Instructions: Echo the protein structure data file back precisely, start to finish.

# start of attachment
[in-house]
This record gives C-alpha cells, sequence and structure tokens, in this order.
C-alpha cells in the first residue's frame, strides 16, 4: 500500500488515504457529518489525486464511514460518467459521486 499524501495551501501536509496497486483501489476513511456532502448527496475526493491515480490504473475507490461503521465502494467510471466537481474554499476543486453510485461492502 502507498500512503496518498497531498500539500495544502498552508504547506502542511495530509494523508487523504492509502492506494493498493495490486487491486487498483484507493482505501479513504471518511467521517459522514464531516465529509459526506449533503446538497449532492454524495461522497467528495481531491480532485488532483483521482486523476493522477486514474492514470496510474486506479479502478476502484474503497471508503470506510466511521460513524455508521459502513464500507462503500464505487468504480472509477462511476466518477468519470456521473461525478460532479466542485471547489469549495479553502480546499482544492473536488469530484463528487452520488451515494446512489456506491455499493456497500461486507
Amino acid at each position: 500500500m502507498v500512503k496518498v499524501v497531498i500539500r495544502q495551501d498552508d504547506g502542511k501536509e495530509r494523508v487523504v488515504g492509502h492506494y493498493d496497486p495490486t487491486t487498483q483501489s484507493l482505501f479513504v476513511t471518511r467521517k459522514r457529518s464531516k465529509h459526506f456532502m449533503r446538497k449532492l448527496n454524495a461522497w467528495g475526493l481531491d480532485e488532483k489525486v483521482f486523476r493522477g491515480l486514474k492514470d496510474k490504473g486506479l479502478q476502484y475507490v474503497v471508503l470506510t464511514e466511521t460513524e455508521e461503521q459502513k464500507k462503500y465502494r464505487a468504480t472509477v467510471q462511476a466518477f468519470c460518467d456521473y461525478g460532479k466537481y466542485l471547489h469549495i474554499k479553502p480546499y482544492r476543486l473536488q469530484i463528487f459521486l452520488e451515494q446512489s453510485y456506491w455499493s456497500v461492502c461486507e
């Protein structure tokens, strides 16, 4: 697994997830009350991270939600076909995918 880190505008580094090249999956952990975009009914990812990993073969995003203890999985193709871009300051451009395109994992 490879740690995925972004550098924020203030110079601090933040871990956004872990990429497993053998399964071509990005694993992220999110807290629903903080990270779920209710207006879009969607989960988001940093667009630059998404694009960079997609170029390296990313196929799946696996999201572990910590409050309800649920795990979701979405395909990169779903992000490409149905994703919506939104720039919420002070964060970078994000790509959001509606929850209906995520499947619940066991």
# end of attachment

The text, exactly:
[in-house]
This record gives C-alpha cells, sequence and structure tokens, in this order.
C-alpha cells in the first residue's frame, strides 16, 4: 500500500488515504457529518489525486464511514460518467459521486 499524501495551501501536509496497486483501489476513511456532502448527496475526493491515480490504473475507490461503521465502494467510471466537481474554499476543486453510485461492502 502507498500512503496518498497531498500539500495544502498552508504547506502542511495530509494523508487523504492509502492506494493498493495490486487491486487498483484507493482505501479513504471518511467521517459522514464531516465529509459526506449533503446538497449532492454524495461522497467528495481531491480532485488532483483521482486523476493522477486514474492514470496510474486506479479502478476502484474503497471508503470506510466511521460513524455508521459502513464500507462503500464505487468504480472509477462511476466518477468519470456521473461525478460532479466542485471547489469549495479553502480546499482544492473536488469530484463528487452520488451515494446512489456506491455499493456497500461486507
Amino acid at each position: 500500500m502507498v500512503k496518498v499524501v497531498i500539500r495544502q495551501d498552508d504547506g502542511k501536509e495530509r494523508v487523504v488515504g492509502h492506494y493498493d496497486p495490486t487491486t487498483q483501489s484507493l482505501f479513504v476513511t471518511r467521517k459522514r457529518s464531516k465529509h459526506f456532502m449533503r446538497k449532492l448527496n454524495a461522497w467528495g475526493l481531491d480532485e488532483k489525486v483521482f486523476r493522477g491515480l486514474k492514470d496510474k490504473g486506479l479502478q476502484y475507490v474503497v471508503l470506510t464511514e466511521t460513524e455508521e461503521q459502513k464500507k462503500y465502494r464505487a468504480t472509477v467510471q462511476a466518477f468519470c460518467d456521473y461525478g460532479k466537481y466542485l471547489h469549495i474554499k479553502p480546499y482544492r476543486l473536488q469530484i463528487f459521486l452520488e451515494q446512489s453510485y456506491w455499493s456497500v461492502c461486507e
């Protein structure tokens, strides 16, 4: 697994997830009350991270939600076909995918 880190505008580094090249999956952990975009009914990812990993073969995003203890999985193709871009300051451009395109994992 490879740690995925972004550098924020203030110079601090933040871990956004872990990429497993053998399964071509990005694993992220999110807290629903903080990270779920209710207006879009969607989960988001940093667009630059998404694009960079997609170029390296990313196929799946696996999201572990910590409050309800649920795990979701979405395909990169779903992000490409149905994703919506939104720039919420002070964060970078994000790509959001509606929850209906995520499947619940066991």